An acquaintance noted that it seems the results of the Sea Scouting program make me feel good, and I agreed. Being able to give to kids the stuff I was denied–and knowing it makes a difference–is the absolute best feeling. While I was having a set of the articles about our ship laminated at Staples yesterday, a man noticed the pictures, struck up a conversation, and commented on the value of this kind of program. He said, “I was in Civil Air Patrol, I am sixty-one-years-old, and still carry some of the benefits with me today.” Wow! I like to think that will be the case for at least some of our scouts.
COR Sanford told me it takes about 3 years to get a scout unit running smoothly, and we are about halfway there. I’m hoping to get to the “smooth” point by the 2-year mark, but we shall see. There is always a new challenge, and I am learning a great deal about things I never imagined would have anything to do with bringing sailing back into my life. They say education is what you get when you didn’t get what you wanted. Part of my “education”: Going to freaking NJ to perform a formal ceremony! Being the Number One Complaint Department Manager! Having to fix the stupid flag finial! Sewing insignia on various uniforms! And dealing with paperwork and administrative details! OY! But, mostly, it’s really good stuff. Seeing what Sea Scouting does for the kids is the thing that makes it all worthwhile. Oh, yes, and the occasional great sail!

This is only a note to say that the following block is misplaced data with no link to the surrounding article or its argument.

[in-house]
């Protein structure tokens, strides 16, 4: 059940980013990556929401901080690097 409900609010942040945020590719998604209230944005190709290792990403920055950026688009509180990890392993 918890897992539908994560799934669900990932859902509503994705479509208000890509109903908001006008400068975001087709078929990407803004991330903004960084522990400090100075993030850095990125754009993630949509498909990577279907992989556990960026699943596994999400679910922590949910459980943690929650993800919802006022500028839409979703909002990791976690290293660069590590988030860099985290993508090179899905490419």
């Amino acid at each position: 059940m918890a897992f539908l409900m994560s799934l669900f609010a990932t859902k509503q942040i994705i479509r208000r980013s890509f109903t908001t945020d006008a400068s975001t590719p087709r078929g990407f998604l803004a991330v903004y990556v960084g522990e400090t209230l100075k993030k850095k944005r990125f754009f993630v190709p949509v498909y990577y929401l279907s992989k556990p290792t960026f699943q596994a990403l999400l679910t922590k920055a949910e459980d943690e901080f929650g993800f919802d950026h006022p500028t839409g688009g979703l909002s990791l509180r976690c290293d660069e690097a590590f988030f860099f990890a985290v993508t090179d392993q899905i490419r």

PS- I published this post, went to my mail inbox and found this “Thought to Start Your Day” from another Sea Scouter:“What we do for ourselves dies with us. What we do for others and the world remains and is immortal.” -Albert Pine